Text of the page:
In the kitchen and food distribution this word came in the way of kitchens being built and the food that the many various cultures were used to eating. We turned our hot and healthy meals into meals that would not only fill a belly but would excite the mind and the memories of those that were eating it. Spices that may evoke a smile or a taste that would bring back a memory of going to a family dinner or celebration and not always a taste that was liked but a taste that takes you back to a place or time that was your life before this one.

In Dunkirk this word was used what designing the communal kitchen spaces and free shops which now allow the residents of the camp to cook their own food with the ingredients that they are used to and to shop daily so they do not have to wait for hand-outs of food that they may not want or know how to cook…

One year on and we are still here but now we are hardened to the situation and are in for the long haul. The thousands of people who have been through the amazing warehouse hub (L’auberge des migrants) in Calais have now spread across the whole of Europe and beyond to continue their work with refugees and displaced people.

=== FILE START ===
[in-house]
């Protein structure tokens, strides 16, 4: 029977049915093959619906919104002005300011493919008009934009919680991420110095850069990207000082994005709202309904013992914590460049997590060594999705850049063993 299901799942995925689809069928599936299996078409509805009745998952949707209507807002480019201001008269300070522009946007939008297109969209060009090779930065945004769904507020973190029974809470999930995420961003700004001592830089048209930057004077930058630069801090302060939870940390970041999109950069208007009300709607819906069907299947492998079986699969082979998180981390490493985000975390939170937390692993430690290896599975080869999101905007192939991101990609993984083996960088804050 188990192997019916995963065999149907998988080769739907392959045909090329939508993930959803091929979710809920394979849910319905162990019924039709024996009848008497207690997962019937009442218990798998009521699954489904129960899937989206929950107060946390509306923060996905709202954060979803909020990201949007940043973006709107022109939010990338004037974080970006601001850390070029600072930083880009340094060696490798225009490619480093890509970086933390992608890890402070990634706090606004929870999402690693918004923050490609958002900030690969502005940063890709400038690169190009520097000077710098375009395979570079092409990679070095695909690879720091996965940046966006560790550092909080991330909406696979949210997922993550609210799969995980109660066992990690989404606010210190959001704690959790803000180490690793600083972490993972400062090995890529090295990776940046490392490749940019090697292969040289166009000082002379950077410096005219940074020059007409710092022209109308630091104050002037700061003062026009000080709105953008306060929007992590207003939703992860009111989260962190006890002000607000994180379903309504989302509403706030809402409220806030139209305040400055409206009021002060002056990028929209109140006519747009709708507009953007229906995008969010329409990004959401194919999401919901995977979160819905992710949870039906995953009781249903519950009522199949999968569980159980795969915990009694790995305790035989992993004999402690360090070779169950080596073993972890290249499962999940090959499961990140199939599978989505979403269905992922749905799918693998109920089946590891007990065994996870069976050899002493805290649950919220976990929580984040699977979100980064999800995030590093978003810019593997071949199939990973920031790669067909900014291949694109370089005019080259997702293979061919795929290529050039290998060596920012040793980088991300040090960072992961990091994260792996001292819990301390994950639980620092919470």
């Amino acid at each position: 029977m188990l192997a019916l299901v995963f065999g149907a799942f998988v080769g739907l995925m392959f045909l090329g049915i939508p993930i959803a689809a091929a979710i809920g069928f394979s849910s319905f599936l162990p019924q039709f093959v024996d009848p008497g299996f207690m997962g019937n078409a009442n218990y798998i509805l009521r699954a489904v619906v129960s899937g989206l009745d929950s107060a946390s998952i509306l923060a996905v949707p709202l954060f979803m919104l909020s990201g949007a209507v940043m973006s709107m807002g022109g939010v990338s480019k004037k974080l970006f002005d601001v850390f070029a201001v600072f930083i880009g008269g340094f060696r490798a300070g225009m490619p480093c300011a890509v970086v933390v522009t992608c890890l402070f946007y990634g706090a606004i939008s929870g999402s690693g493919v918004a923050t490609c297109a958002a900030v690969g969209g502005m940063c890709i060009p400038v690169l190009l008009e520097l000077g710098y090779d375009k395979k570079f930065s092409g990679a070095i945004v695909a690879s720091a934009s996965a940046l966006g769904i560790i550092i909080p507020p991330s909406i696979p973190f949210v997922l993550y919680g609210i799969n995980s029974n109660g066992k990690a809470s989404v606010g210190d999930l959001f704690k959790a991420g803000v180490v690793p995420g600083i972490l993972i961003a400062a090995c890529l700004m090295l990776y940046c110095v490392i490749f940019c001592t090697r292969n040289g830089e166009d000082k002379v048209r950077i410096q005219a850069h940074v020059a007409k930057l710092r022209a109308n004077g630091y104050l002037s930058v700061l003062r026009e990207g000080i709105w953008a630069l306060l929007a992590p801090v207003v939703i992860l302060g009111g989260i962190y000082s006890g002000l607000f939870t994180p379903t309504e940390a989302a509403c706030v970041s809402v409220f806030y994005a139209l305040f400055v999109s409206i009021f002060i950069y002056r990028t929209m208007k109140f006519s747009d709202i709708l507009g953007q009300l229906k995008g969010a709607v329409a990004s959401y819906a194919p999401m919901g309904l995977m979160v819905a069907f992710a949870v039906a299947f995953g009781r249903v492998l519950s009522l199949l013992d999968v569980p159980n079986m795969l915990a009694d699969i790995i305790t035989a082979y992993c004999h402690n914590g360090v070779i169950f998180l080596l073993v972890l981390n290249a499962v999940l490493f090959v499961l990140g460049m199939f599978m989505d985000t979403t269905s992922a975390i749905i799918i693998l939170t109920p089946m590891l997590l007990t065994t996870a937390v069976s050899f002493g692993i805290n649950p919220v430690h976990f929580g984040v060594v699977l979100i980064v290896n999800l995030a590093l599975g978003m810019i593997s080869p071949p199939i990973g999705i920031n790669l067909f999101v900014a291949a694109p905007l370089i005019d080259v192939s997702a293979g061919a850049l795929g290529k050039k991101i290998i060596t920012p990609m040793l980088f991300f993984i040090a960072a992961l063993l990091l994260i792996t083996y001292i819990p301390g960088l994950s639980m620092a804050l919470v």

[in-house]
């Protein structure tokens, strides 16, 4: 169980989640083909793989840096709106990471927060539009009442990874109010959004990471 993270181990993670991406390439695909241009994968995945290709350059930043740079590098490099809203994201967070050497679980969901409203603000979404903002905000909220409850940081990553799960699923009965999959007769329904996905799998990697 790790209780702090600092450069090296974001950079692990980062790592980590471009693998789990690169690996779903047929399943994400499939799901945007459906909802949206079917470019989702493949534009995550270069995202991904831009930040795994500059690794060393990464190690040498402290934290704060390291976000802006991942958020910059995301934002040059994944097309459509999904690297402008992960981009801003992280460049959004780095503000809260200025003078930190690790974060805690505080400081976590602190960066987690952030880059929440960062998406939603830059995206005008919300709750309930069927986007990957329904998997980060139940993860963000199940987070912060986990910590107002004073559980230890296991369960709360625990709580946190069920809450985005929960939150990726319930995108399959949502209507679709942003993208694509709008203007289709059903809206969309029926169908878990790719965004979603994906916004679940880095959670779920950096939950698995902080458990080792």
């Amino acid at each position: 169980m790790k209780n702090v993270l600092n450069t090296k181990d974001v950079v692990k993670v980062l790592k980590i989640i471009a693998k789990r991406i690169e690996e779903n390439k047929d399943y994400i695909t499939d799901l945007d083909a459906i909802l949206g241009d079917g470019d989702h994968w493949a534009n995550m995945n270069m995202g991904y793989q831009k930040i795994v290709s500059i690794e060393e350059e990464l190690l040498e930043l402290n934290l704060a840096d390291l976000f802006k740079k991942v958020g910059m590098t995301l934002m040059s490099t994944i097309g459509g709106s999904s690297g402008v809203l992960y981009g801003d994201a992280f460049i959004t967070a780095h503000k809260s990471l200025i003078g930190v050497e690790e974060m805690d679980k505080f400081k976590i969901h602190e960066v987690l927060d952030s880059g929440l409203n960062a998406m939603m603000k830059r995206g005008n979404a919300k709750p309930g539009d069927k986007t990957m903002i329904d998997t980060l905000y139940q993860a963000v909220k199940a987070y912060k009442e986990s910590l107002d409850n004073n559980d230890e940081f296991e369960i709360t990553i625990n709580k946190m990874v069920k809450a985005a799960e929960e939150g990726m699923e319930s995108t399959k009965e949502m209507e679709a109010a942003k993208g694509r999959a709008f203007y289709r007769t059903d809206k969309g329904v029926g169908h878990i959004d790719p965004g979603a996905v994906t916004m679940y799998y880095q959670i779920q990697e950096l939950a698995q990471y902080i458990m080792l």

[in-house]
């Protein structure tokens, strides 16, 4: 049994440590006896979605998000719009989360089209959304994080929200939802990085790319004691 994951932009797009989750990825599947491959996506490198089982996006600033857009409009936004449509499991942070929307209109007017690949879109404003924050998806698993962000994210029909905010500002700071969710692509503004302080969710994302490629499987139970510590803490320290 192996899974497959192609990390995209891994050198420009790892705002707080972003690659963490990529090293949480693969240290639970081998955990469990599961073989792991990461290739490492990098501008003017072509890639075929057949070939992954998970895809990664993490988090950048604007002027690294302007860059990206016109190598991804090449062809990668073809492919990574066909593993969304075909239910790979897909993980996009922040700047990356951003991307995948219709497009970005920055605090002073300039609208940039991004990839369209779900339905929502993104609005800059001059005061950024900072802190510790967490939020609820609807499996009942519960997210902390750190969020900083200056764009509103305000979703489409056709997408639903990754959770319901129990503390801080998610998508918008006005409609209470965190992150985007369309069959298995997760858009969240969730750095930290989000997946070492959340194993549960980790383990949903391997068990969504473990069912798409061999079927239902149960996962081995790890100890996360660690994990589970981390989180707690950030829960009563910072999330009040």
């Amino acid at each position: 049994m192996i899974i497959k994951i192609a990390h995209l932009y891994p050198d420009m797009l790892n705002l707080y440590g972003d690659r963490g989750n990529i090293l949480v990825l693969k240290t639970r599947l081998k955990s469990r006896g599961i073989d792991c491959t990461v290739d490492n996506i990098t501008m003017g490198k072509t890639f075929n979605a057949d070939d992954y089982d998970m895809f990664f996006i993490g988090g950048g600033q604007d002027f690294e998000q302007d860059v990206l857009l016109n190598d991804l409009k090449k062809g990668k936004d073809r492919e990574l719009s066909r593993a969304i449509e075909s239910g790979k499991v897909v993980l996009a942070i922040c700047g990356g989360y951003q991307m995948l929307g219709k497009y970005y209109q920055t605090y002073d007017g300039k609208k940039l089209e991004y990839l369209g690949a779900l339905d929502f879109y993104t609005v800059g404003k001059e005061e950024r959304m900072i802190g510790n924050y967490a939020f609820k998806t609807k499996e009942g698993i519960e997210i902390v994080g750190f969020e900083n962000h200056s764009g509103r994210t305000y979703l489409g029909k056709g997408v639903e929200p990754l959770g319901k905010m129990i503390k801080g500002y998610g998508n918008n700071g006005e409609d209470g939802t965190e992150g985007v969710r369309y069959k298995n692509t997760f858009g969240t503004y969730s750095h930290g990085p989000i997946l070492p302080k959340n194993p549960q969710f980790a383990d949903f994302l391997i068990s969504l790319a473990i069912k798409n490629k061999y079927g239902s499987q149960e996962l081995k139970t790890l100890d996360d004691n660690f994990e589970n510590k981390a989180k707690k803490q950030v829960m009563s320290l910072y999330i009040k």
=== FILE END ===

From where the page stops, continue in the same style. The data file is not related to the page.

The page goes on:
So too the present and future of RCK.
Right now we are planning and implementing the next stage. We are working with many other NGO’s and volunteer organisations to plan how we can be most effective
• We are currently building our mobile kitchen truck and support vehicles and we will be taking this on the road to camps across Europe and who knows, maybe beyond.
• We are still supporting the camp in Dunkerque / Grande Synthe with hot and cold food and maintenance of the communal kitchens
• We are in talks with groups in Paris where there is a growing need for food security.
• We have also brought our skills back home with us to the UK and have been serving food to the homeless on the streets of London and will continue to do this with the hope of having several services a week in the near future.
• We are supporting other grassroots organisations with our knowledge, skills and funding.

Little did we know that when we started this in October 2015 that we would still be here, neither did we expect the kind of support that we have received both in person and financially. This amazing endeavour would not have happened without the continued support of all of you and the absolutely amazing dedication of the volunteers, some who have been here for over a year and those that came for a weekend. You have made a huge difference to so many peoples lives.

We hope that you will continue that support us, both in person, with food and clothing donations and financially because without it we will not be able to continue.

As an added bonus the RCK family has been awarded the Community Project of the year by the European Diversity Awards which was unexpected but well deserved..
This award goes to ALL of the volunteers and people who have donated and supported us of the last year. YOU ARE ALL AMAZING.

With LOVE, RESPECT and DIGNITY we WILL continue to change lives